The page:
China is incredibly important for mammals, with a staggering 500 plus species recorded. Giant Panda is probably the most famous of the mammalian species though there are so many other incredible species too, such as Leopard (Indian and Amur), Clouded Leopard, Tiger (Bengal, Indochinese, Siberian, and South China), Snow Leopard, Asiatic Black Bear, Sun Bear, Brown Bear (four subspecies), Tibetan Fox, Red Panda, Gaur, Yak, Takin, and Himalayan Tahr to whet the appetite a little.
Following recent environmental law changes, China has an increasing number of national park projects and areas for wildlife and habitat protection (e.g. nearly 2,350 nature reserves) and BirdLife International recognizes 512 Important Bird Areas (IBAs); on our birding trips we visit a number of these sites. China has also increased the number of its Ramsar sites (wetlands of international importance) to 57, one such example is Poyang Lake (Poyang Hu), which is also a national nature reserve and an IBA. Since the early 1980s, Poyang Hu has become famous as the wintering ground of a number of globally threatened bird species; in particular 98 % of the world population, totaling only about 3,000 individuals, of the Siberian Crane winters at Poyang; other rare and endangered species occurring in significant numbers include the Oriental Stork, Swan Goose, and White-naped Crane.
Our China birding tours are timed to be in each of the selected provinces at the prime time for bird activity with our expert international tour leaders and knowledgeable local bird guides. We take small groups Chinese tours including Yunnan, Sichuan, and Qinghai, and also offer customized or private tours for birdwatching, mammal watching, or photography in these and any other province you wish to travel to.
Here is a brief rundown of some of the spectacular locations we visit and stunning birds we regularly encounter on our China birdwatching tours (note also our Taiwan bird tour pages for specific Taiwanese birding tours). Note also that these tours run back-to-back allowing you to combine one or more tours together should you wish to do so:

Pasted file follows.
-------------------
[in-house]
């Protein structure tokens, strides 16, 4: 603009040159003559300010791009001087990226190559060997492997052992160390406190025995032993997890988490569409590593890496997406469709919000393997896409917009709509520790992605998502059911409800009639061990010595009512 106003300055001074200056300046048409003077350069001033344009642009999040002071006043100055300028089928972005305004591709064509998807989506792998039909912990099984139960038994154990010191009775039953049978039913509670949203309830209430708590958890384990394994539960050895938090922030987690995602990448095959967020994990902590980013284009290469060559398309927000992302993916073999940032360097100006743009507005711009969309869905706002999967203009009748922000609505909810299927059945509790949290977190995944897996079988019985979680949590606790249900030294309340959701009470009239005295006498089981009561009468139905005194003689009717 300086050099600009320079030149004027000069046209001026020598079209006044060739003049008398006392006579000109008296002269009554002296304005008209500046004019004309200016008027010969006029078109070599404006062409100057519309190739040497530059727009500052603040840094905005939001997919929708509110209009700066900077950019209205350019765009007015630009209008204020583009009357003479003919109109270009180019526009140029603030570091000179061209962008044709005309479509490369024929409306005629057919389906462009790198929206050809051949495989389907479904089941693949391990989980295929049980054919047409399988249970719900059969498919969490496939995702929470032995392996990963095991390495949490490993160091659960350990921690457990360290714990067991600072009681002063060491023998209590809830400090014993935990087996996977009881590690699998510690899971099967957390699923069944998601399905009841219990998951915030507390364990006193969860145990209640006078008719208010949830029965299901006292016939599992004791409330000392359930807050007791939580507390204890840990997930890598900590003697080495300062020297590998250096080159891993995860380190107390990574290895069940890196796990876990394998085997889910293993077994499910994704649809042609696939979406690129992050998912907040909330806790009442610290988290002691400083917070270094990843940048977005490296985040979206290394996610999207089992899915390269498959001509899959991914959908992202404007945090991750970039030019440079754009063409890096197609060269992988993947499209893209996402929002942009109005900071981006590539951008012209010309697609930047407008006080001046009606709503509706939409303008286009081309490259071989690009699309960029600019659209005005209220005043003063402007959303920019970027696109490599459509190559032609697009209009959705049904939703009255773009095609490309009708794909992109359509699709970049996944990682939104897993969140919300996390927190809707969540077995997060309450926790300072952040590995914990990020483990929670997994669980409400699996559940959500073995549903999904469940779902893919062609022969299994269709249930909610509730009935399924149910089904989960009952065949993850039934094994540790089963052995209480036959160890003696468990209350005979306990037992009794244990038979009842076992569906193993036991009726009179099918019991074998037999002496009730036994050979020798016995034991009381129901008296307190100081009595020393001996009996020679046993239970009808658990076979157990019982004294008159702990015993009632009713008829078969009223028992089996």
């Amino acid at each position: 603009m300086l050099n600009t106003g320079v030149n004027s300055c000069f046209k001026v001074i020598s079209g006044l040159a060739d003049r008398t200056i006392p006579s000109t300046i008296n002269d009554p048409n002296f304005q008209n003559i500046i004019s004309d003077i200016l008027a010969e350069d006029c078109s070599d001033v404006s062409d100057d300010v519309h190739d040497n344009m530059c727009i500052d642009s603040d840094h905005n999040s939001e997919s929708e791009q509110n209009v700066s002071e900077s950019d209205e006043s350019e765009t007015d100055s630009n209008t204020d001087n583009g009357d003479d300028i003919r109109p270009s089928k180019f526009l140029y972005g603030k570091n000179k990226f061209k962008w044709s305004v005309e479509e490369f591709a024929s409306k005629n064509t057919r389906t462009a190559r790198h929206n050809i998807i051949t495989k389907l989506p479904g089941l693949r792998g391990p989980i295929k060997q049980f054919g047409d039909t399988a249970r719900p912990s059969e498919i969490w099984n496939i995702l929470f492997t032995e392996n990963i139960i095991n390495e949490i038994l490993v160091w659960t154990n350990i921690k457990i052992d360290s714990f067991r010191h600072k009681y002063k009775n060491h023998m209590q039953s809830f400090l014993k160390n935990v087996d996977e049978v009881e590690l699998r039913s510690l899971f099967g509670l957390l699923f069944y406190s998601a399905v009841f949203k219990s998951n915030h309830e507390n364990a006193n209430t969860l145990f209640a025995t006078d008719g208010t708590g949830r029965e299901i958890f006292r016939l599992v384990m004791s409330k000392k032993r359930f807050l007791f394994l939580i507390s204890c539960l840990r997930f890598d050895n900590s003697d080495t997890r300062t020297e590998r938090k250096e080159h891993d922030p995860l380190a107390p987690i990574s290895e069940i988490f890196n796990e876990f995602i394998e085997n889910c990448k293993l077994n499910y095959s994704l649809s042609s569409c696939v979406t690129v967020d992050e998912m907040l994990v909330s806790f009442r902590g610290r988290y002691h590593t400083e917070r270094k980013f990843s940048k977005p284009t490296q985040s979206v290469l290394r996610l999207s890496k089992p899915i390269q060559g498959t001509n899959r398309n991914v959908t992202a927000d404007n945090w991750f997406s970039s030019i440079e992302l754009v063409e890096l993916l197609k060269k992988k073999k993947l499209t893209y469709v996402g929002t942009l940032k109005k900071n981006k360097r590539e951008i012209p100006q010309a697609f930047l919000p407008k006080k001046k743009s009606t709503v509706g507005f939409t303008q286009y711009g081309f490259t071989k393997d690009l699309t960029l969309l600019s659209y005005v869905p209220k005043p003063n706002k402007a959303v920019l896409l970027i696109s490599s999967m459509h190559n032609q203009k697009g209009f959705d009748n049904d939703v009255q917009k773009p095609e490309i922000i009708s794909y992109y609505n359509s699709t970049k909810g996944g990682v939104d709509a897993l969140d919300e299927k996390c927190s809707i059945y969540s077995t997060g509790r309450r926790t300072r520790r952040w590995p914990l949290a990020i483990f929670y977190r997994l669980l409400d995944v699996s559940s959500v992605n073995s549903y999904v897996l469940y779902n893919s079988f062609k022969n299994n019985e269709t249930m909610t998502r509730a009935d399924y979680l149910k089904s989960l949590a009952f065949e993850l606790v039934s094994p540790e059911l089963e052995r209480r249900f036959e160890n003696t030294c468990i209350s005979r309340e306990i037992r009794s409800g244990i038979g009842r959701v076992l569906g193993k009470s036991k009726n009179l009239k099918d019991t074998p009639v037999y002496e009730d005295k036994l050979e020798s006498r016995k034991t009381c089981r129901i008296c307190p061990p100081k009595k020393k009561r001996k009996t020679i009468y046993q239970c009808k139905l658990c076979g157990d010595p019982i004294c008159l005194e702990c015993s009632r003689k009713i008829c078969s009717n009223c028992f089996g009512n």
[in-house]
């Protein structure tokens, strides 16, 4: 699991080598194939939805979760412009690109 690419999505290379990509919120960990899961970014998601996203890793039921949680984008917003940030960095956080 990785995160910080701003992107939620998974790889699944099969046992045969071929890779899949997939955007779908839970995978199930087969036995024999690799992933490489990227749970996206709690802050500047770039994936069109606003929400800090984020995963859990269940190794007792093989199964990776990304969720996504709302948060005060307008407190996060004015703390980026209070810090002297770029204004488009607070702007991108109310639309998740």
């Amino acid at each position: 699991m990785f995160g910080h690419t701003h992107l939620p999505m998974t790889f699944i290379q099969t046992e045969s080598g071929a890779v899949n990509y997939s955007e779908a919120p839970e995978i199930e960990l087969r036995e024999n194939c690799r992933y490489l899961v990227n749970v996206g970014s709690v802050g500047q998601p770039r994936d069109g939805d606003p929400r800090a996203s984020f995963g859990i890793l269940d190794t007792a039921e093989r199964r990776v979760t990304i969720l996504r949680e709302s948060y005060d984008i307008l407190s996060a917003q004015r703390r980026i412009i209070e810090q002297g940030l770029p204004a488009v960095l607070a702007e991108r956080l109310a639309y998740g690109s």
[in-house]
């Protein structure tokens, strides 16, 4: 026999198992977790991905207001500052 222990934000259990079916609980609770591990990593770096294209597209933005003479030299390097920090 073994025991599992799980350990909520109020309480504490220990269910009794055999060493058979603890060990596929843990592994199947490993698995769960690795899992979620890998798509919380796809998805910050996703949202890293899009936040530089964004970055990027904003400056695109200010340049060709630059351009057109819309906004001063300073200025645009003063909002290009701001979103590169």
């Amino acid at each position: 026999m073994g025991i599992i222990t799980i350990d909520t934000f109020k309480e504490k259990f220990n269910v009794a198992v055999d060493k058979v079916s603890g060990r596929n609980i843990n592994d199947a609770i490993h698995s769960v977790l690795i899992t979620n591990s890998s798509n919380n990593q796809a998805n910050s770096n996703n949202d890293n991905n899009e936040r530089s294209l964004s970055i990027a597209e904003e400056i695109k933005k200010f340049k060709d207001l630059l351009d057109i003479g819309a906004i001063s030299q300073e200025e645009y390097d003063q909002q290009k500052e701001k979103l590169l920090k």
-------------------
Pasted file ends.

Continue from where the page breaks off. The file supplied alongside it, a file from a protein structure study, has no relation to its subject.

China’s most diverse province containing over half of the country’s bird species (in only four percent of the land area) in stunning landscapes ranging from snow-capped mountains to tropical rainforests. Some of the top picks on this tour include White-eared Night Heron, Mrs. Hume’s Pheasant, Giant Nuthatch, Yunnan Nuthatch, White-speckled Laughingthrush, Spotted Elachura (monotypic family), Golden Bush Robin, Chinese Babax, Himalayan Cutia, and Yellow-throated Bunting. This is a great next step in Asian birding if you have enjoyed one of our Thailand birding tours.
Numerous endemic and specialty bird species. Stunning wide-open steppe landscapes and equally impressive mountains, and exquisite forest make for an unforgettable birding experience as we visit Longcanggou Forest Park, Labahe Nature Reserve, Wolong National Nature Reserve, Balang Shan, Mengbi Shan, and Baxi Forest. Highlights include Chinese Monal, Blood Pheasant, White Eared Pheasant, Blue Eared Pheasant, Golden Pheasant, Lady Amherst’s Pheasant, Tibetan Snowcock, Temminck’s Tragopan, Snow Partridge, Black-necked Crane, Firethroat, Chinese Rubythroat, Giant Laughingthrush, Emei Shan Liocichla, Grandala, Ground Tit, Sichuan Tit, Crested Tit-warbler, and the monotypic family Przevalski’s Finch (previously called Pink-tailed Bunting and Przevalski’s Rosefinch when it was thought to be a member of either the bunting or rosefinch families). We also see numerous other gamebirds, parrotbills, laughingthrushes, warblers, thrushes, and rosefinches on this tour. Both Giant Panda and Red Panda are also possible here.
Known as the “Roof of the World”, we traverse the gorgeous Tibetan Plateau for a range of high-elevation species such as Tibetan Sandgrouse, Pallas’s Sandgrouse, Tibetan Snowcock, Himalayan Snowcock, Tibetan Partridge, White Eared Pheasant, Ibisbill (stunning monotypic family), Snow Pigeon, Crested Tit-warbler, Mongolian Lark, Tibetan Lark, Tibetan Snowfinch, Tibetan Rosefinch, Tibetan Bunting, Tibetan Babax, Tibetan Serin, Grandala, and Henderson’s Ground Jay. A thoroughly breathtaking journey across Asia.